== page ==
•  The use of combined modalities in medical inpatients (e.g., compression devices plus a blood thinner) is not necessary
•  Long-distance air travelers who do not have an elevated risk of thrombosis do not need to wear compression socks or take a blood thinner like aspirin to prevent thrombosis. Air travelers at substantially increased risk may benefit from graduated compression stockings or low-molecular-weight heparin

2. Diagnosis of VTE (Total number of recommendations:10)

What it covers
Efficient diagnostic strategies for evaluating patients with suspected VTE to provide accurate diagnosis and reduce the number of patients undergoing unnecessary and more invasive testing

Who it affects
•  Patients with suspected VTE
•  Clinicians and health care professionals

What are the highlights
•  Unlike other VTE diagnosis guidelines, mathematical modelling was done to predict outcomes of various diagnostic pathways that have not been previously evaluated
•  Before considering a test, categorizing patients into the likelihood that they have VTE will help achieve an accurate diagnosis without exposing the patient to unnecessary testing
•  A D-dimer test is the best first step to check for VTE in patients with low pre-test probability; if results are negative, no further testing is required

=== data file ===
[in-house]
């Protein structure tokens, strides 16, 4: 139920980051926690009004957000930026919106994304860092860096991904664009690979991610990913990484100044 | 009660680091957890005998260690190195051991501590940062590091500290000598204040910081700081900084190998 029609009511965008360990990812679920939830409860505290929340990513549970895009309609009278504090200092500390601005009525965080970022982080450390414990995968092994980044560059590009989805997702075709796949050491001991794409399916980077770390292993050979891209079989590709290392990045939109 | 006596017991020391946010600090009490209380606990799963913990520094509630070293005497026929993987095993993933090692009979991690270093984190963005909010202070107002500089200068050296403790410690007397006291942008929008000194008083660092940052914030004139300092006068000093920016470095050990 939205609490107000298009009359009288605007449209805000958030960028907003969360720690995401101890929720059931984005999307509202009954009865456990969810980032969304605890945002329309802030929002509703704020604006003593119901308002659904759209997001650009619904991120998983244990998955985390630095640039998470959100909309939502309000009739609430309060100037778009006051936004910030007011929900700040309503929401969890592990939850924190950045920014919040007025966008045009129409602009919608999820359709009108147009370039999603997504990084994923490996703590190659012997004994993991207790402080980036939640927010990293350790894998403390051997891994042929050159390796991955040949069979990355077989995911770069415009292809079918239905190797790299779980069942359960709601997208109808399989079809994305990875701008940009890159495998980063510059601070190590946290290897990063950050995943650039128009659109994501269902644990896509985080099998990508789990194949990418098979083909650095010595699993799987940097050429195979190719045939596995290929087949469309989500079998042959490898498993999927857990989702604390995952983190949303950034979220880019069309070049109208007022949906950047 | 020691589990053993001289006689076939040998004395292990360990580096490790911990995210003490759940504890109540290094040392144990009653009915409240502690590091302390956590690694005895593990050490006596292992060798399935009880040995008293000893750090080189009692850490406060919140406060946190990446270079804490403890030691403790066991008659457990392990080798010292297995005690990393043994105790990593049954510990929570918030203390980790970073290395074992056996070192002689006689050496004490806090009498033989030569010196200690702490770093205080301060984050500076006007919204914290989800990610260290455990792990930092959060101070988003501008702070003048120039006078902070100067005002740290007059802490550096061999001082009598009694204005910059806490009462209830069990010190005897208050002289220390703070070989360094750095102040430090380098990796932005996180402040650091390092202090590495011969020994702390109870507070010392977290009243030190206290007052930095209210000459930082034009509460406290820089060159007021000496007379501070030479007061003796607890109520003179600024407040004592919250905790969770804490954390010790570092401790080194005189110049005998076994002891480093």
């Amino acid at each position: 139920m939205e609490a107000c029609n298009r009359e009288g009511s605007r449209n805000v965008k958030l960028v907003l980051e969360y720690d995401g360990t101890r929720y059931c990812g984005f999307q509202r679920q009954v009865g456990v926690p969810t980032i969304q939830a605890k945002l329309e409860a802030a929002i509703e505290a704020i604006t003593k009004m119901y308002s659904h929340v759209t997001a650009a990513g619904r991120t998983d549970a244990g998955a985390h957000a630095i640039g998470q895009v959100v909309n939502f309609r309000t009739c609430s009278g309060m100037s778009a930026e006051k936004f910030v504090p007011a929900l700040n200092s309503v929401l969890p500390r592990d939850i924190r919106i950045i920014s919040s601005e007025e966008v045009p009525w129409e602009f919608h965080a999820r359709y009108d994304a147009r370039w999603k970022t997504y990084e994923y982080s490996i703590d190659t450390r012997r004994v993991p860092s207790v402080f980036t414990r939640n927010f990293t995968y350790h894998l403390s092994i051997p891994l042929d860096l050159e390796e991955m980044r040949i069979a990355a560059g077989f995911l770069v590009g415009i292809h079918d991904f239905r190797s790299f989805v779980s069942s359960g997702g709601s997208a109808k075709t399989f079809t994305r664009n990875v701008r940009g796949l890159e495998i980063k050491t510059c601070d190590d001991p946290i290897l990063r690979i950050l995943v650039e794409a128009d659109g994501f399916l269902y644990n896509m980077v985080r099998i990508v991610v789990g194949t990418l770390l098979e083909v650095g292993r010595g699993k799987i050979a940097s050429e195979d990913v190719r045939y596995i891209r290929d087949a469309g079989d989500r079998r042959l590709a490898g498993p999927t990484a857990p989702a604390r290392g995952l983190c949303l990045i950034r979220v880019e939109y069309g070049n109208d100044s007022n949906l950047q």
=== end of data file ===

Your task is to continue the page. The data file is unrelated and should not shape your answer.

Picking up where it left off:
•  When possible, clinicians should use a VQ scan, which exposes patients to lower radiation risk, versus a CT scan. Older individuals or those with preexisting lung disease are not ideal candidates for a VQ scan.

3. Optimal Management of Anticoagulation Therapy (Total number of recommendations:25)

What it covers
Optimal care management of anticoagulation therapy in patients who have previously experienced a clot

Who it affects
•  Patients who have already had a blood clot and need to take anticoagulant drugs
•  Pharmacists, clinicians, nurses, and health care policy makers

What are the highlights
• Most patients needing to interrupt warfarin for invasive procedures do not require a short-acting injectable anticoagulant administered during the peri-operative period, so called bridge therapy
• Many patients who survive major bleeding during anticoagulant therapy should resume taking anticoagulants

4. Heparin-Induced Thrombocytopenia (Total number of recommendations: 32)

What it covers
A rare and serious adverse drug reaction that increases a patient’s risk of developing venous or arterial thromboembolism, which may be limb- or life-threatening

Who it affects
•  Surgical patients most commonly, especially those undergoing cardiac surgery
•  Hospitalists, surgeons, and cardiologists

What are the highlights
• Using a clinical scoring system, the 4Ts score, rather than a gestalt approach will improve the accuracy of diagnosis and patient outcomes
• Treatment options include not only conventional agents such as argatroban, bivalirudin, and danaparoid, but also newer agents such as fondaparinux and the direct oral anticoagulants

The 4Ts Score: Clinical Probability Model

5. VTE in the Context of Pregnancy (Total number of recommendations:31)

What it covers